What we can learn about team building from The Apprentice - and AVOID practicing in our own business

It’s that time of year again. Dust off your wheelie suitcases and brace yourselves for a barrage of ‘blue sky thinking outside the box’ platitudes and brutal boardroom firings. Yes, you guessed it, The Apprentice is back for 2019.

Yet again, Lord Sugar is on the prowl for a new business partner, with one winning candidate anticipated to set up a business with the multi-millionaire mogul.

One of the things us Marmaladers most look forward to once a new season begins is when the contestants are split into opposing teams (outlandishly ambitious name essential) and assigned their impossible to execute tasks. 

This is when the fireworks really ignite and we start to get a true feel for the personality traits of our contenders; what makes them tick and what gets under their skin? All of which makes for explosive viewing, while affording us the opportunity to pick our favourite - or even better - most loathed characters.

We know the drill too when it comes to observing people trying to find their feet amid this intense corporate environment. There’s always a cocky so-and-so who offers themselves up for project manager in a heartbeat. It’s pretty much consistently the case that we cringe on our sofas as their attempts to reign supreme backfire spectacularly.

Then there is the retiring wallflower who plays it safe and stays silent, again inevitably incurring the wrath of Lord Sugar after the indignity of being spied upon by his eagle-eyed minions; Karren Brady and Claude Littner.

Everyone in between typically sneers at one another’s ideas, talks over their counterparts and moans behind their team member’s backs, all before figuratively throwing them under a bus once ensconced inside the boardroom.

Over the coming weeks, we’ll see how these conflicting characters all join forces, carefully balancing their own self gain with the undeniable need for teamwork in order to progress in this battle to be top dog.

Fortunately team building in the real world doesn’t have to follow The Apprentice MO. This is because the scenarios in the The Apprentice, despite it being coined a ‘reality’ TV show, in no way replicate what workers should ever be asked to do in their day-to-day working life. 

To avoid any Apprentice-like problems in your business, here are our top tips for creating a cohesive team that doesn’t fall apart at the seams at the first sight of trouble.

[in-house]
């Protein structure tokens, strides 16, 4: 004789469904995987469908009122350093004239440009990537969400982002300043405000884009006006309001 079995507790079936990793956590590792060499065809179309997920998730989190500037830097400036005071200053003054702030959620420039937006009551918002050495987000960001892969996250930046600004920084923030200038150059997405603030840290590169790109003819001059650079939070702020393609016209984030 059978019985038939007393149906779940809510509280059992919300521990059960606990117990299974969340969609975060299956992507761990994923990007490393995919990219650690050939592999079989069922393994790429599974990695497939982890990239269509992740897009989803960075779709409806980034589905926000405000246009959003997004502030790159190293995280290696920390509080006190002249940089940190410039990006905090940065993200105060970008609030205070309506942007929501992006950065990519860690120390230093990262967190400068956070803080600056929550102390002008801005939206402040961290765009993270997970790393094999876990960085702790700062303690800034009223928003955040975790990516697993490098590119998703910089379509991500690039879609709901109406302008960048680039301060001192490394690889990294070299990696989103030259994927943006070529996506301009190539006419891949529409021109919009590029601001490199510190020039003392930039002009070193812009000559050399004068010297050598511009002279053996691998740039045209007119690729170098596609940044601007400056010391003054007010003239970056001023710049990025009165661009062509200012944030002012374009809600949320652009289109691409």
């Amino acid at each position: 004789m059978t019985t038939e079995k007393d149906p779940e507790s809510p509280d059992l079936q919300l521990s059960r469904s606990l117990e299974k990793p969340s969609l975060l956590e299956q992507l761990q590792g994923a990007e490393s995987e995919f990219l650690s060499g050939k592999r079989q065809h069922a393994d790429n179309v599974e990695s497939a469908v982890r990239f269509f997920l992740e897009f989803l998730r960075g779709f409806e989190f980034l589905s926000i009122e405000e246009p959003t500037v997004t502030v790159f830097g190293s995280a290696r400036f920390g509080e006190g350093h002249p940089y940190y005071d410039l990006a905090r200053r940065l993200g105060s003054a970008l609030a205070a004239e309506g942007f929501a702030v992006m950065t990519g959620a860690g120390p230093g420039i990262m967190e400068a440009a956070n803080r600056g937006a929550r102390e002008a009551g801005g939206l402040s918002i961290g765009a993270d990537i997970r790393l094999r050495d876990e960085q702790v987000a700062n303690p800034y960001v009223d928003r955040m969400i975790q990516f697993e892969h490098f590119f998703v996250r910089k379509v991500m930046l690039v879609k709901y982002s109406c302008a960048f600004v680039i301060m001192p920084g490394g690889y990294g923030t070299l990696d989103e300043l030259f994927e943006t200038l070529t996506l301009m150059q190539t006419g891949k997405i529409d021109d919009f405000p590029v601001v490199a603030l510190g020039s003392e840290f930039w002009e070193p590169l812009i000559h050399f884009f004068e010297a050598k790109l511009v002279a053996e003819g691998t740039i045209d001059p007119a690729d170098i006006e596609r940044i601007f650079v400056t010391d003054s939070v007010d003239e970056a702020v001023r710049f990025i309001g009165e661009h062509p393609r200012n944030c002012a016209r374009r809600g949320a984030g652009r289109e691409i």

Treat each employee’s ideas as valuable. Remember that there is no such thing as a stupid idea.

Be aware of employees' unspoken feelings. Set an example to team members by being open with your employees and attuned to their moods and feelings.

Be a good influence. Look for chances to mediate and resolve minor disputes to stay true to the team’s overarching goals. 

Communicate clearly. Be careful to clarify directives to avoid costly mistakes which could affect both your reputation and bottom line. Set an example by remaining open to suggestions and concerns, by asking questions, offering help and by doing everything you can to avoid confusion in your own communications.

Establish trust and co-operation. Remember that the relationships which team members establish among themselves are every bit as important as those you cultivate with them. As your team begins to take shape, pay close attention to the ways in which they work together. Take steps to improve communication, trust and respect in those relationships.

Encourage team members to share information. Emphasise the importance of each team member's contribution and demonstrate how all of their jobs operate together to move the entire team closer to its goal.

Delegate problem-solving tasks. Let the team work on creative solutions together.

Establish values and goals. Be sure to talk with team members about the progress they are making toward established goals so that employees get a sense both of their success and of the challenges that lie ahead. Address teamwork in performance evaluations.

Set ground rules. These are the norms that you and the team can establish to ensure efficiency and success. They can be simple directives (team members are to be punctual for meetings) or general guidelines (every team member has the right to offer ideas and suggestions). You should make sure that the team creates these ground rules by consensus and commits to them, both as a group and as individuals.

Encourage listening and brainstorming. As a supervisor, you should stimulate debate. Remember that employees are often afraid to disagree with one another and that this fear can lead to poor decisions. When you encourage debate you inspire creativity and that's how you'll spur your team on to better results.